Then I recommend not buying a piece of property that doesn't have mineral rights accompanying it... because when you do, that's exactly what happens, you have absolutely NO SAY SO over when, how or why the minerals get extracted. That's the law.
Ridgeman... I have empathy for the sportsman club but when they acquired their property rights they should have done their homework to understand what it means to own the "surface only". There are countless cases and case law that document the fact that the mineral estate is dominant over the surface and that the surface owner has no ability to prevent the mineral owner from taking what is rightfully his, so long as his use of the surface to do so is reasonable. Will CHK's use conflict with their deer and turnkey hunting... absolutely. For those of you seeking to acquire property that doesn't have mineral rights associated with it you should understand what you are stepping into.
I agree. Perfect case where an out of state company didn't do their homework before biting this one off. Should be hiring more local "Ohio" people, that know Ohio's history more!
well said 4 quarter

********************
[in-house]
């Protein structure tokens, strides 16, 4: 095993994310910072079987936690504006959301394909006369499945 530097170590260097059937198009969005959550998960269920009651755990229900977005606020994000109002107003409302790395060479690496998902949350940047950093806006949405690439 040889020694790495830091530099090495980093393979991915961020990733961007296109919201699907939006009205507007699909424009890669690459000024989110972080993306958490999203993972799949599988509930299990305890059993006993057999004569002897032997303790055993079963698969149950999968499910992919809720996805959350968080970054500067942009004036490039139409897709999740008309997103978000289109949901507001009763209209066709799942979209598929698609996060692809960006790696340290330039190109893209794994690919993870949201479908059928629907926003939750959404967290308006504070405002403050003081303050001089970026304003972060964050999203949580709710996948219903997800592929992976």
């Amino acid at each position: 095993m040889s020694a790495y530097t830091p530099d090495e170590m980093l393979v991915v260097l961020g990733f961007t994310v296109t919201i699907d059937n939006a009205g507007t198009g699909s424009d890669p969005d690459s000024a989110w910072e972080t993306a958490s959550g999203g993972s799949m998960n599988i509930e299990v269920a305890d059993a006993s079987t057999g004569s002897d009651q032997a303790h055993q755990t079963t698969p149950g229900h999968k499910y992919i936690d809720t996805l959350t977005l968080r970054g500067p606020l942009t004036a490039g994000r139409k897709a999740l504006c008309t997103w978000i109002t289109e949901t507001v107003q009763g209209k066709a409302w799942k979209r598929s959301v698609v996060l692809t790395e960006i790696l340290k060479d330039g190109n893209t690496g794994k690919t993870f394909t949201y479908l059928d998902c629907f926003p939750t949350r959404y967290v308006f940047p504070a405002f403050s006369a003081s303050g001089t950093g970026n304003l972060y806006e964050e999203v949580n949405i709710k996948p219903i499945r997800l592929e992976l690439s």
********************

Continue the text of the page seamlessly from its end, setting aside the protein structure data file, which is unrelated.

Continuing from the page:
Uhhhh, no, Paul Martinelli, that's not what I stated. I stated that the owner of the mineral rights (the dominant estate) has the rights to utilize the surface estate in a reasonable manner in order to remove the minerals underlying the property in question. Presumably that is what CHK is attempting to do, remove the gas underlying the property... the issue in this instance is that in addition to extracting minerals underlying this property CHK is also seeking to extract minerals underlying the neighboring property... so in effect there would be a commingling of gas belong to multiple owners. You cannot segregate molecules and say that these molecules are yours and these are mine. As long as CHK has secured the rights to extract the gas underlying the neighbors property via the same lateral that is extracting minerals underlying the sportmen's club then there is no trespass. I fail to see how it could possibly be argued that CHK doesn't have the right to use the surface SO LONG AS THEY ARE DOING SO FOR THE PURPOSE OF EXTRACTING MINERALS UNDERLYING THE SPORTSMEN'S SURFACE... the fact that they coincidentally are also able to remove other minerals owners gas should be irrelevant. The fact that the lease from the coal company granted pooling and spacing rights allows CHK the right to commingle and produce gas from not only the coal company's property but that of others. A dominant estate (minerals) trumps the subservient estate (surface) every time. This decision will be overruled...